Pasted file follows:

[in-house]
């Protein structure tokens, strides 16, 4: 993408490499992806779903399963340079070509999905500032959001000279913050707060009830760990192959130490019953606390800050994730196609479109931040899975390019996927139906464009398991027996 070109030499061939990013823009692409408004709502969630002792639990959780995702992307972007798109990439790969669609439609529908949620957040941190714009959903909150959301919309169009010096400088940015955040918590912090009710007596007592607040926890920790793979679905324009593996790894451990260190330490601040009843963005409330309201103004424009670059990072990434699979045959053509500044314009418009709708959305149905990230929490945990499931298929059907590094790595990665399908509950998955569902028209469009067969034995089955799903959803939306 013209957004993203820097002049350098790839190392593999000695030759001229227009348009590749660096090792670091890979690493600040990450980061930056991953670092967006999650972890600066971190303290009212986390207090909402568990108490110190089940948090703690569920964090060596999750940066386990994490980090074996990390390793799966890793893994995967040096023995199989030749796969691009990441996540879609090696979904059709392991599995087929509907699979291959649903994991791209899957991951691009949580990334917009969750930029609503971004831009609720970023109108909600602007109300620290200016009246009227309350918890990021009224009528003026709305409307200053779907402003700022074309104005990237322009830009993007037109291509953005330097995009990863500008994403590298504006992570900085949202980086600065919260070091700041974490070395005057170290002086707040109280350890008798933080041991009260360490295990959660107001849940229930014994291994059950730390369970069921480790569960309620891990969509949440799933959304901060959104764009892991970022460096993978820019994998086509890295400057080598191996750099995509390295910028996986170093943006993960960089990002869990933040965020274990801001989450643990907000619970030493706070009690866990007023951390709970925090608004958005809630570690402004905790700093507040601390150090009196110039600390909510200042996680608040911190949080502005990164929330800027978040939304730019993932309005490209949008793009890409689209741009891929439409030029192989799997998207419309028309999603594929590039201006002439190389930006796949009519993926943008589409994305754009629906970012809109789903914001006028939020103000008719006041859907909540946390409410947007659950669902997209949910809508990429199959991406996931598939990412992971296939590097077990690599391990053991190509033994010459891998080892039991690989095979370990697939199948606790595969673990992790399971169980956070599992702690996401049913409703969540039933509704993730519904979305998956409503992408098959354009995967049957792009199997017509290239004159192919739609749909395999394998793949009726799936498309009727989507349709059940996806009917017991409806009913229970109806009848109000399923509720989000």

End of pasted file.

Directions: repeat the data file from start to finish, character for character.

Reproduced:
[in-house]
């Protein structure tokens, strides 16, 4: 993408490499992806779903399963340079070509999905500032959001000279913050707060009830760990192959130490019953606390800050994730196609479109931040899975390019996927139906464009398991027996 070109030499061939990013823009692409408004709502969630002792639990959780995702992307972007798109990439790969669609439609529908949620957040941190714009959903909150959301919309169009010096400088940015955040918590912090009710007596007592607040926890920790793979679905324009593996790894451990260190330490601040009843963005409330309201103004424009670059990072990434699979045959053509500044314009418009709708959305149905990230929490945990499931298929059907590094790595990665399908509950998955569902028209469009067969034995089955799903959803939306 013209957004993203820097002049350098790839190392593999000695030759001229227009348009590749660096090792670091890979690493600040990450980061930056991953670092967006999650972890600066971190303290009212986390207090909402568990108490110190089940948090703690569920964090060596999750940066386990994490980090074996990390390793799966890793893994995967040096023995199989030749796969691009990441996540879609090696979904059709392991599995087929509907699979291959649903994991791209899957991951691009949580990334917009969750930029609503971004831009609720970023109108909600602007109300620290200016009246009227309350918890990021009224009528003026709305409307200053779907402003700022074309104005990237322009830009993007037109291509953005330097995009990863500008994403590298504006992570900085949202980086600065919260070091700041974490070395005057170290002086707040109280350890008798933080041991009260360490295990959660107001849940229930014994291994059950730390369970069921480790569960309620891990969509949440799933959304901060959104764009892991970022460096993978820019994998086509890295400057080598191996750099995509390295910028996986170093943006993960960089990002869990933040965020274990801001989450643990907000619970030493706070009690866990007023951390709970925090608004958005809630570690402004905790700093507040601390150090009196110039600390909510200042996680608040911190949080502005990164929330800027978040939304730019993932309005490209949008793009890409689209741009891929439409030029192989799997998207419309028309999603594929590039201006002439190389930006796949009519993926943008589409994305754009629906970012809109789903914001006028939020103000008719006041859907909540946390409410947007659950669902997209949910809508990429199959991406996931598939990412992971296939590097077990690599391990053991190509033994010459891998080892039991690989095979370990697939199948606790595969673990992790399971169980956070599992702690996401049913409703969540039933509704993730519904979305998956409503992408098959354009995967049957792009199997017509290239004159192919739609749909395999394998793949009726799936498309009727989507349709059940996806009917017991409806009913229970109806009848109000399923509720989000």